Get your summer flicks fix at the Ross Pendergraft Library and Technology Center by checking out our video collection, recently relocated to the first floor. No longer locked away in cabinets in the Music Lab, the DVDs are free of their confines, available for easy browsing by genre, and sitting on the low shelves across from the computers.
While students, faculty, and staff have always been able to search our collection via the online catalog, with over 6,000 videos to choose from, it’s not easy see every available title through our present interface. With the entire collection downstairs, however, you can now enjoy the truly retro experience of scanning your eyes across the DVD cases, even reading the film summaries on the back of the cases, to pick the perfect compliment to your research project, class, or homework-free Saturday night.
In addition to improving visual access to this collection, we have also improved the circulation time for undergraduate and graduate students. The library has extended the check-out period for DVDs from 3 days to 7 days for current undergraduate students, and from 3 days to 14 days for graduate students. Additionally, all students, faculty, and staff may renew their videos at least once without accruing late fees. To renew online (including books and other items), login to your library account using your T number and last name. You can also renew in person at the Circulation Desk, located on the first floor of the Library.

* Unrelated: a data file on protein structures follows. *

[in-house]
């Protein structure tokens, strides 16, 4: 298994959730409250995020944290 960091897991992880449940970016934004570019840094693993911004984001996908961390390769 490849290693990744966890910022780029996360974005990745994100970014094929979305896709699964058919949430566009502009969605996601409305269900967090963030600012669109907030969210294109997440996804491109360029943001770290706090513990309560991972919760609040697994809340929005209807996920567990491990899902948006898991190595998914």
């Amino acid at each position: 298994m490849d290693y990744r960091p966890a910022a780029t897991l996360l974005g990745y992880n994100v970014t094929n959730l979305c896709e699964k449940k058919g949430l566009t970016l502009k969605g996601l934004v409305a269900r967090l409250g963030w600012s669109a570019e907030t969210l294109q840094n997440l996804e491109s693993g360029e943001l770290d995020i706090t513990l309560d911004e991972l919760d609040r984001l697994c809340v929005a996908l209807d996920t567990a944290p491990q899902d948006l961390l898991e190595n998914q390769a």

To get started on your summer binge-watching, make sure you have a current library application on file at the Circulation Desk (students must renew once every semester; faculty and staff need only apply once when they are hired). Then, you may use your Tech ID as a library card to start borrowing from our rich collection of new releases, classic cinema, engaging documentaries, spellbinding animation, terrifying horror, and award-winning television dramas.
For questions about this collection or our DVD circulation policies, contact our own librarian movie star, Lowell Lybarger.